Gore-Tex fabric isn’t ideal because it doesn’t have excellent breathability and ends up trapping moisture inside the bag.

For cold and wet weather, Dryloft or Gore-Tex is the best shell materials, especially if you are using down filler for insulation. While they are more expensive, they are also water resistant and since the performance of down filler will be greatly reduced by moisture, Dry-loft or Gore-Tex will be your best bet.

  • DryClime, Microfiber, and Gossamer Micro

Microfiber is a lightweight fabric that features a tight weave to repel water easily.  They are one of the best shells when it comes to water resistance and also have some degree of wind-proofing.

These materials don’t feature heavy threads like Ripstop, so they aren’t as durable, but they are a bit softer.  The materials are quite durable and feature tightly woven materials to help resist moisture.

These materials are best in cold, wet and windy conditions. Ideal for mountain climbing trips but since the material isn’t as durable as ripstop, sleeping bags with these materials as shells should be used inside tents when possible.

  • Cotton and Wool

Although cotton and wool can be used, they are not as common because their features are not ideal for sleeping bags.

Wool can effectively repel water and won’t compress a lot when slept on, but this material is very heavy, making it ineffective for most camping trips.

Because it is affordable, cotton is an option for those who will be using the sleeping bag indoors at a sleepover, for example.  It is also heavy and does not resist water or provide insulation if it becomes wet so it is not ideal for outdoor camping.

fillers

Sleeping Bag Fill Materials

The two most common fills for sleeping bags are down and synthetic.  Choosing a good filling is important because it provides the majority of the insulation to keep you warm.

  • Down

Sleeping bags filled with down are much warmer than synthetic filled bags.  They are also much more lightweight, making them perfect for backpackers.  With the fluffy goose down inside, they make for a very soft bag which can be fluffed up after it is unpacked.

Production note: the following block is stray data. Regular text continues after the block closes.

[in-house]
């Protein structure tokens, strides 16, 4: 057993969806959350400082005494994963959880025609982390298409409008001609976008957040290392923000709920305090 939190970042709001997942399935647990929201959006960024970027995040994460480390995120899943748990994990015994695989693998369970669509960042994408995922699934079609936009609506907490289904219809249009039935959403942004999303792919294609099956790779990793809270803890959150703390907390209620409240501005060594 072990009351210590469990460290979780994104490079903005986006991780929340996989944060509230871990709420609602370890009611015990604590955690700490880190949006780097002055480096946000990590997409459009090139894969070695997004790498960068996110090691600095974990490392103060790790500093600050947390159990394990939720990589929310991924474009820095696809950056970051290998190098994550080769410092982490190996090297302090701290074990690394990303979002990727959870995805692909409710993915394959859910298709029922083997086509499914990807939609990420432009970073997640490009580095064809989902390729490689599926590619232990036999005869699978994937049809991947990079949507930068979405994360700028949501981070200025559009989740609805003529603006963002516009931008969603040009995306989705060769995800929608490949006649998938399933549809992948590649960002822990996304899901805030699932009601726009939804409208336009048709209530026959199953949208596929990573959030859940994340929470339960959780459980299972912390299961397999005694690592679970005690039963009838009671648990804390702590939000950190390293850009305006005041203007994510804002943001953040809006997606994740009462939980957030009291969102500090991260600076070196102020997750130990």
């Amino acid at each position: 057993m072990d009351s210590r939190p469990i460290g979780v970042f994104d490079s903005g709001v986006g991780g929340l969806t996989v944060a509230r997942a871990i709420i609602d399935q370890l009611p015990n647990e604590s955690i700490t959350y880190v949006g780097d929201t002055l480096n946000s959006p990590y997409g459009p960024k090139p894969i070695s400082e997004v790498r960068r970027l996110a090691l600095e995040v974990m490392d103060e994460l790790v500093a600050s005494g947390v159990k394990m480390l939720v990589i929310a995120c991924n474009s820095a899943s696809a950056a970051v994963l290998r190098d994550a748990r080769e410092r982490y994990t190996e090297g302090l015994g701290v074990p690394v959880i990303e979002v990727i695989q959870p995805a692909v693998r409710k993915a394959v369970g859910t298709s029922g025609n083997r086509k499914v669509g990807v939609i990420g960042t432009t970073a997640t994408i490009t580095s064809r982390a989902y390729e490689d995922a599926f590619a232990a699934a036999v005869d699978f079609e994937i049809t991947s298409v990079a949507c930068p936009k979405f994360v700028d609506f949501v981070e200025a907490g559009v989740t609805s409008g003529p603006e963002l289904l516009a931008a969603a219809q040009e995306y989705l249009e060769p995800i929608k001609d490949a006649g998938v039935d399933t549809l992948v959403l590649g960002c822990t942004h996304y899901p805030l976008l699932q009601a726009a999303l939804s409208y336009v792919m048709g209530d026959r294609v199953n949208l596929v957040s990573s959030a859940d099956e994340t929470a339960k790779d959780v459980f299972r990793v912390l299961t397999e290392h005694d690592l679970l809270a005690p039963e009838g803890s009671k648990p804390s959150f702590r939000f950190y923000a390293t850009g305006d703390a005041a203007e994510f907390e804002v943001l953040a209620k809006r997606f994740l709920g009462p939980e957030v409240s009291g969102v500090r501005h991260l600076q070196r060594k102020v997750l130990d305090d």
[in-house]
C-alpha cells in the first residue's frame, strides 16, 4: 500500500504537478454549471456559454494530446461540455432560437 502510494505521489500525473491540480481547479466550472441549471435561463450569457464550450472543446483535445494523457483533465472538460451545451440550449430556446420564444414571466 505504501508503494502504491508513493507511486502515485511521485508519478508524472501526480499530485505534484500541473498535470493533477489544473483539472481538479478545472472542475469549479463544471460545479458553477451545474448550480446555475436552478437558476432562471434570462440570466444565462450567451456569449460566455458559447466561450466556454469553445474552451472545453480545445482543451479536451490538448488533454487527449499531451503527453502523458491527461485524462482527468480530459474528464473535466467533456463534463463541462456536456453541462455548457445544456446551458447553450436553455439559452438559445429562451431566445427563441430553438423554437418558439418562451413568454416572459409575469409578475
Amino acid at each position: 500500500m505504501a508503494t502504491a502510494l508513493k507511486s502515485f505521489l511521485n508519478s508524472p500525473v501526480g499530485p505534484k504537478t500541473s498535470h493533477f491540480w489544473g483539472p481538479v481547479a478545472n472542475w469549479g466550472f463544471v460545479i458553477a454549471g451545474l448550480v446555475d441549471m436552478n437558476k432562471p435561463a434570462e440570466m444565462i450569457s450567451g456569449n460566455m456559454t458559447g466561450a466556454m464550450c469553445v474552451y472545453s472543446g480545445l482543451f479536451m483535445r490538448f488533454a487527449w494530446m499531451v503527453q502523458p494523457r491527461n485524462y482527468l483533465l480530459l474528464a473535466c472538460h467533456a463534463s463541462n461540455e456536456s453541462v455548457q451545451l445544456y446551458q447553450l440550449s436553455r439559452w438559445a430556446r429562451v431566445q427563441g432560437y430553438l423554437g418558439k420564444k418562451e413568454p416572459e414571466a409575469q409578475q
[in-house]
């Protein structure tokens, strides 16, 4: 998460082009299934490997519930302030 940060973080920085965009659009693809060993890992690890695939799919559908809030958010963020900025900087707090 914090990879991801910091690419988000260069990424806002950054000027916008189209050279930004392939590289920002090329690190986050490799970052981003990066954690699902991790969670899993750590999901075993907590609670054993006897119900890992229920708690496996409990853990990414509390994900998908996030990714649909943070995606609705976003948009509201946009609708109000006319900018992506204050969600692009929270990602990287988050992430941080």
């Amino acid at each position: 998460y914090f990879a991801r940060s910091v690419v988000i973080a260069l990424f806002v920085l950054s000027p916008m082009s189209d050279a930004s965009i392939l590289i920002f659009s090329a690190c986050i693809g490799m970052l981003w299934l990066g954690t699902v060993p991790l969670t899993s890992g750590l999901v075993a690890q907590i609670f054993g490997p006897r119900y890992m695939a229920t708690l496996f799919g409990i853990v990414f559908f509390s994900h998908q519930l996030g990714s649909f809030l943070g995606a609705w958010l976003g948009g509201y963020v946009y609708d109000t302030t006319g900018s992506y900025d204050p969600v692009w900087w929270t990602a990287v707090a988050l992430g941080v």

Because they are filled with feathers, they can be compressed quite a bit and will take up less room in a backpack.

The biggest downside to a down fill is that it will not insulate when wet compared to synthetic fill.  It’s also important to keep the bag dry when it is stowed away but this is easily accomplished with a bag cover or waterproof sack.

Down sleeping bags are a little more expensive but they make up for it in durability and last much longer.  After several years, the bag will also start to lose some warmth as the insulation starts to break down.

Down insulation materials are the best material for cold-dry climates and should only be used in wet climates if they are protected from moisture in a tent or other shelter.

  • Synthetic

The biggest pro of a synthetic fill is that it can still insulate and retain heat even if it gets wet.  It will also dry much faster than a down bag if you’re camping in damp conditions.  However, this is not a guarantee that you will stay warm should you get drenched or if the bag gets soaking wet.